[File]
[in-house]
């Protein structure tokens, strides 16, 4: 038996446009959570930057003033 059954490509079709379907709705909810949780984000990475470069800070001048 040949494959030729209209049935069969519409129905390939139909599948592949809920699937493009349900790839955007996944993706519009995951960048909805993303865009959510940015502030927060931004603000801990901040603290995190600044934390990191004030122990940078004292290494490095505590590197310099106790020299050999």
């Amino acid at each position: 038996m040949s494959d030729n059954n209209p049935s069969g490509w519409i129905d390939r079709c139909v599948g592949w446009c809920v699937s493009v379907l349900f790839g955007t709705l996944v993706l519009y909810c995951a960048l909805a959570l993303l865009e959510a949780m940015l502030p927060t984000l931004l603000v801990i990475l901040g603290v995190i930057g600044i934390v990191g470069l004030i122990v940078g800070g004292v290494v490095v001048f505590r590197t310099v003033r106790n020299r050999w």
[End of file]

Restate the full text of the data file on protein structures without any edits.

[in-house]
């Protein structure tokens, strides 16, 4: 038996446009959570930057003033 059954490509079709379907709705909810949780984000990475470069800070001048 040949494959030729209209049935069969519409129905390939139909599948592949809920699937493009349900790839955007996944993706519009995951960048909805993303865009959510940015502030927060931004603000801990901040603290995190600044934390990191004030122990940078004292290494490095505590590197310099106790020299050999």
């Amino acid at each position: 038996m040949s494959d030729n059954n209209p049935s069969g490509w519409i129905d390939r079709c139909v599948g592949w446009c809920v699937s493009v379907l349900f790839g955007t709705l996944v993706l519009y909810c995951a960048l909805a959570l993303l865009e959510a949780m940015l502030p927060t984000l931004l603000v801990i990475l901040g603290v995190i930057g600044i934390v990191g470069l004030i122990v940078g800070g004292v290494v490095v001048f505590r590197t310099v003033r106790n020299r050999w």